Federal Court Says Interior Can't Limit Royalty Waivers
A federal judge has ruled that the Interior Department cannot limit royalty incentives on some Gulf of Mexico petroleum leases when energy prices are high -- a decision that could jeopardize billions in industry payments to the federal government.
Judge Patricia Minaldi of the U.S. District Court for the Western District of Louisiana ruled in favor of Kerr-McGee Oil and Gas Corp., which had sued Interior's Minerals Management Service accusing the agency of wrongly imposed price thresholds on deepwater leases issued between 1996 and 2000.
The leases' price-threshold clauses end royalty waivers when oil and gas prices exceed certain limits.
The case stems from a 1995 law, aimed at spurring costly deepwater drilling projects, that provided "royalty relief" on large amounts of gulf oil and gas production. Kerr-McGee, purchased last year by Anadarko Petroleum Corp., challenged an MMS order seeking millions of dollars in payments.
"The Interior has no discretion to enact a price thresholds requirement that applies to volumes below the minimum level of royalty-free production," Minaldi said in an Oct. 18 ruling filed this week.
"Because the Interior imposed price threshold requirements on Kerr-McGee's eight deepwater leases that would require Kerr-McGee to pay millions of dollars in royalties before it had even produced the minimum volume of royalty-free production, the Interior exceeded its congressional authority," Minaldi wrote.
MMS in 2006 sought $157 million from Kerr-McGee for gas produced in 2003 and both oil and gas produced in 2004.
But the decision could affect vastly greater sums. MMS has estimated that if price thresholds on leases from 1996-2000 are found unlawful, it could lead to $60 billion in waived royalty payments. However, a Government Accountability Office report earlier this year found that this estimate may be too high (Greenwire, April 13).
Interior's top lawyer said agency officials "fundamentally disagree" that the 1995 royalty law blocks Interior's discretion to impose price thresholds. The agency may appeal.
"The department does not believe Congress intended to provide royalty-free oil regardless of the price for leases executed between Nov. 28, 1995 and Nov. 28, 2000," Interior Solicitor David Bernhardt said in a statement. "We are exploring every option including appealing and continuing to work with Congress to resolve this."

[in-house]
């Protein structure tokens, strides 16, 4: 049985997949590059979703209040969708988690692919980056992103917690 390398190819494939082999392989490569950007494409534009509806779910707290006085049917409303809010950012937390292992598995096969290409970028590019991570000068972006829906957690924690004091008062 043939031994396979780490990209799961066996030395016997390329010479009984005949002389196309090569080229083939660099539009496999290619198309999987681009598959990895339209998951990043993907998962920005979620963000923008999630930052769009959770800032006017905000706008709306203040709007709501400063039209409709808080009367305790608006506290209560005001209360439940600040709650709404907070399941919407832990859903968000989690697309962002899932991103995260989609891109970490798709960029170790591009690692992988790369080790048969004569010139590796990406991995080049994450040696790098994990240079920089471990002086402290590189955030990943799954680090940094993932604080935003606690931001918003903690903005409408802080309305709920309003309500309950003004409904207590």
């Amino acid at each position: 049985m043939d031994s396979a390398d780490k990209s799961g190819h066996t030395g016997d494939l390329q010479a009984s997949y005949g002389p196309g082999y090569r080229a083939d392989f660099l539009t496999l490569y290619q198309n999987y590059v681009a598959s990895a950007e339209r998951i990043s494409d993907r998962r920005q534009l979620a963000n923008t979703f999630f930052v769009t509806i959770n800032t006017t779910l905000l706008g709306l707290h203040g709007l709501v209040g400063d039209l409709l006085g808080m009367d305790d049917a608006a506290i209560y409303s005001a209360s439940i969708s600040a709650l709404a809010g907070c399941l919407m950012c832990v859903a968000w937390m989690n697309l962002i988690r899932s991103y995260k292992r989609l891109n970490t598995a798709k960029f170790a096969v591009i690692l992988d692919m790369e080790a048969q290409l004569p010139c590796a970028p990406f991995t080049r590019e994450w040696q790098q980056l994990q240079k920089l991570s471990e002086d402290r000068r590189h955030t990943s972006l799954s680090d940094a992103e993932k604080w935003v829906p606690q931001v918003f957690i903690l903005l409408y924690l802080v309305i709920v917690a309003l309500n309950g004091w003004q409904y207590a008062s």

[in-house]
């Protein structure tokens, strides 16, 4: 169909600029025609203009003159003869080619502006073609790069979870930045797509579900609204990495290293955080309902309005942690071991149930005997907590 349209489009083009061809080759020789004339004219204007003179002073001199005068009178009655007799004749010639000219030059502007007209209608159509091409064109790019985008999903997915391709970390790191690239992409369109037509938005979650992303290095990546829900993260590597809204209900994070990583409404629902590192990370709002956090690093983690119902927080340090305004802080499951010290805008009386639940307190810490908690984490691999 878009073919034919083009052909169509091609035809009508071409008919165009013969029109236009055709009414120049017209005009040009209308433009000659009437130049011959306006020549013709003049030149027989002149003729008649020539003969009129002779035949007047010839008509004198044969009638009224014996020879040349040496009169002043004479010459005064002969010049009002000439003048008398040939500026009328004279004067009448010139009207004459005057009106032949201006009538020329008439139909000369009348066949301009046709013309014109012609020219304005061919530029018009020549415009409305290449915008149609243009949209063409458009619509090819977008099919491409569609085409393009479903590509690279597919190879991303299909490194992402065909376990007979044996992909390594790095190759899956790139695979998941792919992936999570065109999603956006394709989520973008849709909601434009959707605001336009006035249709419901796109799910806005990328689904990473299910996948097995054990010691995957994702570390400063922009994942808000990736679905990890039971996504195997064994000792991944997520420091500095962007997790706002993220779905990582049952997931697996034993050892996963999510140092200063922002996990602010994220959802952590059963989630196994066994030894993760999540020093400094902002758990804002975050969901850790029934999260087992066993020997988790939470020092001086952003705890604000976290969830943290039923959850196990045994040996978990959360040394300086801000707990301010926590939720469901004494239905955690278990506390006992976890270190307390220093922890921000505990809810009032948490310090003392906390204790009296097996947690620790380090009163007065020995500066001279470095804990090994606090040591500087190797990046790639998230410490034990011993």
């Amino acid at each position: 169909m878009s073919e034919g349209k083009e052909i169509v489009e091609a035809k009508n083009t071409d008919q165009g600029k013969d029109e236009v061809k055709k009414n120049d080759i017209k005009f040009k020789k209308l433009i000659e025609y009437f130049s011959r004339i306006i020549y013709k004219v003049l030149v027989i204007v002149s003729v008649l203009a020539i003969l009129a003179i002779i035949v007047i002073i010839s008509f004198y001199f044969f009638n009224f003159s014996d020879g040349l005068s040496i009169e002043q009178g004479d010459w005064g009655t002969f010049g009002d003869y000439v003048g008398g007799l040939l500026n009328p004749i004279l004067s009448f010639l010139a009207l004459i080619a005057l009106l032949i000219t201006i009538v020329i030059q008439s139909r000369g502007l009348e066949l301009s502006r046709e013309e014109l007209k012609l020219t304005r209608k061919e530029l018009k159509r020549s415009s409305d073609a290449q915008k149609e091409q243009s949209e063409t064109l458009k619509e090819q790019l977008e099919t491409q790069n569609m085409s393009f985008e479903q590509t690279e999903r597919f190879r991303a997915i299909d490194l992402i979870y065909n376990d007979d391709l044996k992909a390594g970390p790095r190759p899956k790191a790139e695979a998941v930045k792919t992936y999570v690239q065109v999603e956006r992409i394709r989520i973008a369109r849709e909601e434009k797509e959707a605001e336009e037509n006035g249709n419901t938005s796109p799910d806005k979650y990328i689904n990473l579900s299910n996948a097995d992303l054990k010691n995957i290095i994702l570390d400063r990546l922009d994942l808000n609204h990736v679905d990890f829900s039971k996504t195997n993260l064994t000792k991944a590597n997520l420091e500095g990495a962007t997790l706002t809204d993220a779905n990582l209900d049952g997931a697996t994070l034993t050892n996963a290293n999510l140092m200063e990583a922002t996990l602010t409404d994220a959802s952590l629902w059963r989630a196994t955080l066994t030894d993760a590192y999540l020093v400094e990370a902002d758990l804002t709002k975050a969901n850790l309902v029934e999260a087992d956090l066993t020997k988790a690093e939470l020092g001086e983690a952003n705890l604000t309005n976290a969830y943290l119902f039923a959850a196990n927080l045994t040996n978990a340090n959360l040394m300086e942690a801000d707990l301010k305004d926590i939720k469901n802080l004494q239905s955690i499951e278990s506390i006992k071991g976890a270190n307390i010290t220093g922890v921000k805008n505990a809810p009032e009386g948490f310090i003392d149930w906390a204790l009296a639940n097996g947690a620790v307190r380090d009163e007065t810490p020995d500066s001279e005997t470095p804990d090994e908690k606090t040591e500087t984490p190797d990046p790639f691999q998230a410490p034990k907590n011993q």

Anadarko welcomed the decision in a statement yesterday. "The court upheld what we believe was the intent of Congress to assure that companies were afforded the royalty treatment it granted as an incentive to make huge investments in the deepwater Gulf of Mexico frontier," Anadarko CEO Jim Hackett said.
Royalty questions abound
The decision adds new uncertainty to ongoing questions about royalty payments from deepwater gulf leases.
MMS failed to include price thresholds in deepwater leases issued in 1998 and 1999, which federal officials call an oversight. A half-dozen companies -- including BP and Royal-Dutch Shell -- late last year reached a voluntary agreement with Interior to apply price thresholds to future production from these leases.
It is not clear whether the new court ruling will affect the voluntary agreements these companies reached. BP declined comment this morning, while inquiries to several other companies that signed the agreements were not returned at press time. Several dozen other companies have not reached agreements.
Interior's handling of the issue has attracted criticism on Capitol Hill, where lawmakers have floated several plans to address these contracts.
Energy legislation the House approved in August would bar companies holding 1998-1999 leases from purchasing new leases unless they agree to rework the late 1990s contracts or pay other fees.
A competing Senate energy bill does not include this provision. But a major energy tax plan the Senate Finance Committee approved in June would levy a new excise tax on gulf producers while allowing credits against the tax for royalties paid. This would effectively require new payments from producers that hold the late 1990s leases.
The committee's energy tax plan was turned back on the Senate floor in a close vote. The two chambers are currently negotiating on a final energy bill that Democratic leaders hope to approve this year.
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